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Government crushes five tons of ivory

Wildlife groups praise Philippines' gesture against illegal trade

<p>Workers destroy an estimated five tons of elephant tusks in Manila (photo by Ponce Luna)</p>

Workers destroy an estimated five tons of elephant tusks in Manila (photo by Ponce Luna)

  • Joe Torres, Manila
  • Philippines
  • June 21, 2013
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Philippine authorities today destroyed an estimated five tons of seized elephant ivory valued at $10 million.

The tusks were crushed using road rollers at the Ninoy Aquino Park and Wildlife Center in Quezon City.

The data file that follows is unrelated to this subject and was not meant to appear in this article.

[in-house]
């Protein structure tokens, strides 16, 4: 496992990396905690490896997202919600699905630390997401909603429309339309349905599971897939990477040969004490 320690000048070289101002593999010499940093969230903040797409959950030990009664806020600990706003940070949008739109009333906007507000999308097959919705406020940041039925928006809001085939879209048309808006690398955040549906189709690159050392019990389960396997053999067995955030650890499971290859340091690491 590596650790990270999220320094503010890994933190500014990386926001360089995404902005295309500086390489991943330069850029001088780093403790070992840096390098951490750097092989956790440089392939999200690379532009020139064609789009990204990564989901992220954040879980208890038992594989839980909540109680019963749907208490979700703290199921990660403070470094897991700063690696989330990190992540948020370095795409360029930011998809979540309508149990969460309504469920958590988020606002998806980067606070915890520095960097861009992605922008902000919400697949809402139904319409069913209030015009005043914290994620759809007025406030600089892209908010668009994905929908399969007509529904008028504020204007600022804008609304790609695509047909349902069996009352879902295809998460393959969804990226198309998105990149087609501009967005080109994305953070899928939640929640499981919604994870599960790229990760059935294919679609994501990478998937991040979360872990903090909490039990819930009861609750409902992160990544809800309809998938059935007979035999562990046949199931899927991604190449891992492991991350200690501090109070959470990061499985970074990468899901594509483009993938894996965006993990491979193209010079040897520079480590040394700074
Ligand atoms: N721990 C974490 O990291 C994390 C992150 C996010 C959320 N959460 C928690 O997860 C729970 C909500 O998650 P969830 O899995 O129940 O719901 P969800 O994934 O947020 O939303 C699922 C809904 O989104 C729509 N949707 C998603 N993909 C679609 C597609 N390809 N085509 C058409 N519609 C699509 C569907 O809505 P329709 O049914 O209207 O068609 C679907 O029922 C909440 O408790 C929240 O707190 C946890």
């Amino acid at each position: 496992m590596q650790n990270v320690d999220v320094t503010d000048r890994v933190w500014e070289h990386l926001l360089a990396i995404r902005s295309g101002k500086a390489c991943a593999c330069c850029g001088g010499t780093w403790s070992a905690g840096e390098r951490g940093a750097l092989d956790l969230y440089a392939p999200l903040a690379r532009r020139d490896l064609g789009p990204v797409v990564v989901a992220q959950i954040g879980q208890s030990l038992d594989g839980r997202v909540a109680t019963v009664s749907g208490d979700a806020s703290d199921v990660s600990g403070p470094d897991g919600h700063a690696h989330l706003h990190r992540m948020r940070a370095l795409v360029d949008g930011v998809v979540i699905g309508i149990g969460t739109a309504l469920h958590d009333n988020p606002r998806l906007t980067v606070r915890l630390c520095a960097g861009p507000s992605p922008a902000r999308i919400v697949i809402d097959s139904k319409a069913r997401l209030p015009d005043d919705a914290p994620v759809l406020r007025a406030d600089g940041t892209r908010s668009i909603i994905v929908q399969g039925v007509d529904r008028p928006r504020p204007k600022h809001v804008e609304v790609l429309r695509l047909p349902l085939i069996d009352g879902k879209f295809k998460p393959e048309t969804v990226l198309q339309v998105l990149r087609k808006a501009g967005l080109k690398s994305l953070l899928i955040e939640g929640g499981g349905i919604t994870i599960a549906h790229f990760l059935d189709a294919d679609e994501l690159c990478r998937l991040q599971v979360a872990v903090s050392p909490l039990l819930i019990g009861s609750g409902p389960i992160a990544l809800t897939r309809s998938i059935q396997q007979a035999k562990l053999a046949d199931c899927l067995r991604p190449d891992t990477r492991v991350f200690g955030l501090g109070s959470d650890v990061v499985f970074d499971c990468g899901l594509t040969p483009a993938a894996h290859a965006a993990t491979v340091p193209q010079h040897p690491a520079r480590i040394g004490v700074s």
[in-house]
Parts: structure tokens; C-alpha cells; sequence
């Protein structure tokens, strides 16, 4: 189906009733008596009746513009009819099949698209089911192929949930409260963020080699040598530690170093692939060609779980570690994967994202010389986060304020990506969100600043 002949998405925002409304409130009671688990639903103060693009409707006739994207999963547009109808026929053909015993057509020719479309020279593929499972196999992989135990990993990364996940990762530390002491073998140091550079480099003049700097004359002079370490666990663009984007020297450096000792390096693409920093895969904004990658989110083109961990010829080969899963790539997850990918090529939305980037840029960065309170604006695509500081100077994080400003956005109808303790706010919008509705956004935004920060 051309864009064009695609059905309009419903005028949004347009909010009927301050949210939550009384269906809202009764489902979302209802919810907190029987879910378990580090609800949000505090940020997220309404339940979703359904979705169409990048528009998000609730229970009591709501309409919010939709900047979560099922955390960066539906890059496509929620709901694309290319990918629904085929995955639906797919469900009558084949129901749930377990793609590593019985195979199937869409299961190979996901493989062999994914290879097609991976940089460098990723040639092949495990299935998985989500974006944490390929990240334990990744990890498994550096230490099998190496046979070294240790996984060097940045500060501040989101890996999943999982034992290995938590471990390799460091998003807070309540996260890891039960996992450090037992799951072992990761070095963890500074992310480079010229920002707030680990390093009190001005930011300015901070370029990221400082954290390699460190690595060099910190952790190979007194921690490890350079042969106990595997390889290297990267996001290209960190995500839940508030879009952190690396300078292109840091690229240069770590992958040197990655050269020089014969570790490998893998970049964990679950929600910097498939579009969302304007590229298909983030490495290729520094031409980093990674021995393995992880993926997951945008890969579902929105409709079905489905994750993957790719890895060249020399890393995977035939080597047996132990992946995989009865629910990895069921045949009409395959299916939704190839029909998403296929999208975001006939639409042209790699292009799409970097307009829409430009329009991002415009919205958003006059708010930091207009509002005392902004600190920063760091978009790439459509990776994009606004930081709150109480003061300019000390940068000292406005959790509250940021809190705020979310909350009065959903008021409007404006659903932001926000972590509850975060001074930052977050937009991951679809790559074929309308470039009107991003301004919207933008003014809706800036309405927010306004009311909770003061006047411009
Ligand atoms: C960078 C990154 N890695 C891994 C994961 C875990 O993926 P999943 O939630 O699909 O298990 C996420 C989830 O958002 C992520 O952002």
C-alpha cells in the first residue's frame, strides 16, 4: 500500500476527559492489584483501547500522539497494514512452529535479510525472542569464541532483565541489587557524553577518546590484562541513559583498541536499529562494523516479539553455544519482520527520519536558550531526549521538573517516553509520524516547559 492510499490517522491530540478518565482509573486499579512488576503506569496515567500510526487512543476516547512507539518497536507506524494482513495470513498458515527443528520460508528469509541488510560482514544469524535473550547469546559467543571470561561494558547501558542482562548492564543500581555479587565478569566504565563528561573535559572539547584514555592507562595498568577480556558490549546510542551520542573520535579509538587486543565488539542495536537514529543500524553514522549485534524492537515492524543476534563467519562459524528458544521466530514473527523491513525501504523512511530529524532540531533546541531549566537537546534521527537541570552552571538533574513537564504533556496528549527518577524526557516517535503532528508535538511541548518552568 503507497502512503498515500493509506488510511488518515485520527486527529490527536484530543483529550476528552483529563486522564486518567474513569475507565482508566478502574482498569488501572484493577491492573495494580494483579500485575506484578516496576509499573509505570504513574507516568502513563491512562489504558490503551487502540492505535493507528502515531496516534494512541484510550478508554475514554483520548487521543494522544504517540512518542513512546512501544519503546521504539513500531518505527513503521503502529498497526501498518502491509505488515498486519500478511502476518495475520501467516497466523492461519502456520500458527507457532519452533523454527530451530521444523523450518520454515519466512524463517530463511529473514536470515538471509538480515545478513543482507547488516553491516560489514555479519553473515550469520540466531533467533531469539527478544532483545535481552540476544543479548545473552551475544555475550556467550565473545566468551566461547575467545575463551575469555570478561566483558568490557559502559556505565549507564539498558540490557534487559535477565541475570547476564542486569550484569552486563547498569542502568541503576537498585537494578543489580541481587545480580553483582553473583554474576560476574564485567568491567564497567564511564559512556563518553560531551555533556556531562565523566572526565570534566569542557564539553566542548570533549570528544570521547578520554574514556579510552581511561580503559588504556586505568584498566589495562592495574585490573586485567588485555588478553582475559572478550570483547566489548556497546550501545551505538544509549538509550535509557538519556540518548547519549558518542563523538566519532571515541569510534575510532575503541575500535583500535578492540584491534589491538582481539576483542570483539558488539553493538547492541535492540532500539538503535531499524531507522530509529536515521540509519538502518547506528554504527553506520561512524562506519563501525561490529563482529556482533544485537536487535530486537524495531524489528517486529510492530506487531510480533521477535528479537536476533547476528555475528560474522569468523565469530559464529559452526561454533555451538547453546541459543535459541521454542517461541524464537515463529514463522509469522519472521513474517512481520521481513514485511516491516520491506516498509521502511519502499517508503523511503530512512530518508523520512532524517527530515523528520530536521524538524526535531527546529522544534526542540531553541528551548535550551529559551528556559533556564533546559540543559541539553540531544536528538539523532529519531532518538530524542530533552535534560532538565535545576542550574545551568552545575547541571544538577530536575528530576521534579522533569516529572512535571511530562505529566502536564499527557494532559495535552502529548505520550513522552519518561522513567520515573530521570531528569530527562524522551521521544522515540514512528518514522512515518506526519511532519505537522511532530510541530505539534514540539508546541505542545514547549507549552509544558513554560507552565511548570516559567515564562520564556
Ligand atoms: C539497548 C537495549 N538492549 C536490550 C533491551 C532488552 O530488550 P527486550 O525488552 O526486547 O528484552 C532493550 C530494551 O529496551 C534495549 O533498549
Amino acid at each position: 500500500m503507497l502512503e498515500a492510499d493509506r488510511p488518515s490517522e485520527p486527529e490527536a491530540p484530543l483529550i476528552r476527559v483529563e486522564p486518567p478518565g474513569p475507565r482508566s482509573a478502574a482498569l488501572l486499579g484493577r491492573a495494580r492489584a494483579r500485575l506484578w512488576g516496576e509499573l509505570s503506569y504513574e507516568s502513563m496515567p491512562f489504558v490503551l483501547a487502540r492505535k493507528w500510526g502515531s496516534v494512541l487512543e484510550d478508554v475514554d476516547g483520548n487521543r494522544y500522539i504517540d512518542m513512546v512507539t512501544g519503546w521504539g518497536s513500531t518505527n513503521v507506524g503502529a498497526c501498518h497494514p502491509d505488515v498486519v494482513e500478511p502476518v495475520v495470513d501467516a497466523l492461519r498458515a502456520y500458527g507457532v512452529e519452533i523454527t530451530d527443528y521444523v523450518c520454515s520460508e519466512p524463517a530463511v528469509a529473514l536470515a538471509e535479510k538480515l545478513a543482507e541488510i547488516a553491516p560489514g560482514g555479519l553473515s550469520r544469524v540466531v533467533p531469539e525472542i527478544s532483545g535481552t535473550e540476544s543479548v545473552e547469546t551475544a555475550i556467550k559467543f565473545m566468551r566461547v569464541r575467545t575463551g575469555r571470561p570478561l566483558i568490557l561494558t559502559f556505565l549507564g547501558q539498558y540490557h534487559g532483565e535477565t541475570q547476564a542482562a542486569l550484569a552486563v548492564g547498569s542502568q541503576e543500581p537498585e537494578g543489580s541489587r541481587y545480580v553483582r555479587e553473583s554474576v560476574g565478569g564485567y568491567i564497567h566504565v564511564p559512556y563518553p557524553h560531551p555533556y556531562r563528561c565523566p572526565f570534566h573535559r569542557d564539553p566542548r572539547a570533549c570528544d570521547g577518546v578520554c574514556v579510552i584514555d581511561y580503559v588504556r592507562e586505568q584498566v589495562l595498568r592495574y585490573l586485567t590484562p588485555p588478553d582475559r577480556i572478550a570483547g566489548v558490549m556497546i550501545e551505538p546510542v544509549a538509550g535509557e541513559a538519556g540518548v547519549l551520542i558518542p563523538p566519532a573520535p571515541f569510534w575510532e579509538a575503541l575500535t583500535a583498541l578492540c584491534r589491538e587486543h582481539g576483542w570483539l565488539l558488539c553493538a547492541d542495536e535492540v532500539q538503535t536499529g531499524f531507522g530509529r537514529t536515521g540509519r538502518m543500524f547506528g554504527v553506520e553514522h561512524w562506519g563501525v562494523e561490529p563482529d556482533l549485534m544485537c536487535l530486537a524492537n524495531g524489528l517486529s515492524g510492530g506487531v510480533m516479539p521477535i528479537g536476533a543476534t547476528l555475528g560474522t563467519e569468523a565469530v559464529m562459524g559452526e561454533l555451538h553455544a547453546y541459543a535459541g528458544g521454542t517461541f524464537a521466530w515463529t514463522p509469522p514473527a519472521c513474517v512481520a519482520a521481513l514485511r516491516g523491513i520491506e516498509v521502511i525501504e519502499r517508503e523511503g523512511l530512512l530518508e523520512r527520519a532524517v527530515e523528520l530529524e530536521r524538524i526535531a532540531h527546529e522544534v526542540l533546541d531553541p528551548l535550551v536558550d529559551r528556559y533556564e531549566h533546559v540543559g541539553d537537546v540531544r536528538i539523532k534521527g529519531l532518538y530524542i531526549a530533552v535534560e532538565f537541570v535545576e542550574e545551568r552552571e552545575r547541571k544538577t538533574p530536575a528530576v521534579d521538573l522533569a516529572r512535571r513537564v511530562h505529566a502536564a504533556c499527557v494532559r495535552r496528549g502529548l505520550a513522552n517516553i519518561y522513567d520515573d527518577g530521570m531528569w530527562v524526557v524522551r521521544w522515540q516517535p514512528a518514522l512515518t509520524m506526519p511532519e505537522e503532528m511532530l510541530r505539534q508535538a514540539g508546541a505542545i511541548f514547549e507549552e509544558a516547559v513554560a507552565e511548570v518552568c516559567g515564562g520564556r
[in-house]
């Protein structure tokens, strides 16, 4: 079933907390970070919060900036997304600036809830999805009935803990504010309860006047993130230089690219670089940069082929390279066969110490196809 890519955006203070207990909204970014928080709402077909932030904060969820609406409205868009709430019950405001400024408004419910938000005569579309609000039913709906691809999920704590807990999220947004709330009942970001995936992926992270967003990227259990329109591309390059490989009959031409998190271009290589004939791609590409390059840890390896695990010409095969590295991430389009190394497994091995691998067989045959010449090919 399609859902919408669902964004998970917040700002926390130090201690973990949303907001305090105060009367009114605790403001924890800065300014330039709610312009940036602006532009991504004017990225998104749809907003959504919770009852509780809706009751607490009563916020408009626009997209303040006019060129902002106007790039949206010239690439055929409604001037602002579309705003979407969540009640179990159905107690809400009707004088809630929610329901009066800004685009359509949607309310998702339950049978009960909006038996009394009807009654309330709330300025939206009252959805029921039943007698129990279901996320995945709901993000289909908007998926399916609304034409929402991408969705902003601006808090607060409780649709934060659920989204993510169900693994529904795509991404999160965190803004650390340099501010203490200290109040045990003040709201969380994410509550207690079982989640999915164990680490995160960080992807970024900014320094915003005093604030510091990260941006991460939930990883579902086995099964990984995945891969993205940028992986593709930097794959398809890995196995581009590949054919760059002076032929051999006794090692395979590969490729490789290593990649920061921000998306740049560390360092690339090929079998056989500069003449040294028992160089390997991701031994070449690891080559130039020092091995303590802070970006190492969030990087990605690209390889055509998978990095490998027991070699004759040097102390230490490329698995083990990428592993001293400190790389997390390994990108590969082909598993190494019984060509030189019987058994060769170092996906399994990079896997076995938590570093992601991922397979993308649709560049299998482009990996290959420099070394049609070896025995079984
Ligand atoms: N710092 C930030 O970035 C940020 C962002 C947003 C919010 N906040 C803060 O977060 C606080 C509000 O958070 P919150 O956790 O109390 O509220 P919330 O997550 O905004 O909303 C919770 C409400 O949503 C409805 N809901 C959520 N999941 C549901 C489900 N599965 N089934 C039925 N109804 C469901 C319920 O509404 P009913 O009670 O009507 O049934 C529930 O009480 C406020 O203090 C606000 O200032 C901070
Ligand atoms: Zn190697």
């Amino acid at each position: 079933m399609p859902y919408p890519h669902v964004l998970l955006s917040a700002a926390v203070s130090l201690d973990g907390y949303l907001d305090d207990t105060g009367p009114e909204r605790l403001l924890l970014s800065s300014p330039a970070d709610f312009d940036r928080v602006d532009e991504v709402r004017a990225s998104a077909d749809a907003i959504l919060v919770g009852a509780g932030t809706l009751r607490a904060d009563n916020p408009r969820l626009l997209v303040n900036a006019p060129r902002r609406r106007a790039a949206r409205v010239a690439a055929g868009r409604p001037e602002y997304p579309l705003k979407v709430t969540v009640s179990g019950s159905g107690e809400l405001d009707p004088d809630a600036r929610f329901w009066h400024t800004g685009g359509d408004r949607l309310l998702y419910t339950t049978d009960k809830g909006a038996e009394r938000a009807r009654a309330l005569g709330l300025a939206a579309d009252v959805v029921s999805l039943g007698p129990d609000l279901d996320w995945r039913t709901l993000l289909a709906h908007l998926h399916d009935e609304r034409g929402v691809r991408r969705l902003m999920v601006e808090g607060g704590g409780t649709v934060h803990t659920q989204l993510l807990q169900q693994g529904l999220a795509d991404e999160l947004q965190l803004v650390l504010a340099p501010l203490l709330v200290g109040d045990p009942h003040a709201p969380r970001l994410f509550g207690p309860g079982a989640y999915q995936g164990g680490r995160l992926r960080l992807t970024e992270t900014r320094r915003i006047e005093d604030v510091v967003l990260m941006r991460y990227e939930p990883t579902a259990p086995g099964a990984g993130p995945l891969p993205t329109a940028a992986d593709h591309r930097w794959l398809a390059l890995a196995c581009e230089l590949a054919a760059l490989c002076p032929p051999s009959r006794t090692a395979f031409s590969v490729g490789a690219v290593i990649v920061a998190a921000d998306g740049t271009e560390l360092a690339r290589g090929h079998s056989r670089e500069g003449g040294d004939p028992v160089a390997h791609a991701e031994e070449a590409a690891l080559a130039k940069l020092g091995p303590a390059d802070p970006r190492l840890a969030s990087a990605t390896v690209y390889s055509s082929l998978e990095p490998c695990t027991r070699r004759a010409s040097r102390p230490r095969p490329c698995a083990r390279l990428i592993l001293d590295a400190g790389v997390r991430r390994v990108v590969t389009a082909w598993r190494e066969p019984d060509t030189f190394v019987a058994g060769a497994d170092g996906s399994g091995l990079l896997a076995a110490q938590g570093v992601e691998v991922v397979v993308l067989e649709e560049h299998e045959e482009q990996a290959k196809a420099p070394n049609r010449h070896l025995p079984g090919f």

“The public destruction of seized ivory sends a bold message to traders that the Philippines shall no longer tolerate the trade in ivory or any other illegal wildlife products,” said Gregg Yan, WWF spokesman in the Philippines. 

In March, the Elephant Trade Information System (ETIS) identified the Philippines among nine countries and territories considered most heavily implicated in the illegal trade in ivory.

ETIS is the world’s foremost database of elephant product seizures, providing insights into all aspects of the illicit ivory trade. 

The wildlife trade monitoring network, TRAFFIC, also applauded today’s destruction of the ivory stockpile.

Chris Shepherd, acting director for TRAFFIC’s Southeast Asia program said: "it is heartening" to see the Philippines taking the issue of ivory trade seriously.

"It sends a message to other countries in the region, notably Thailand, whose prime minister publicly committed the country to ending their ivory trade, and Malaysia, who has also indicated its intention to destroy seized ivory stockpiles, that concerted international action is urgently needed," he said.

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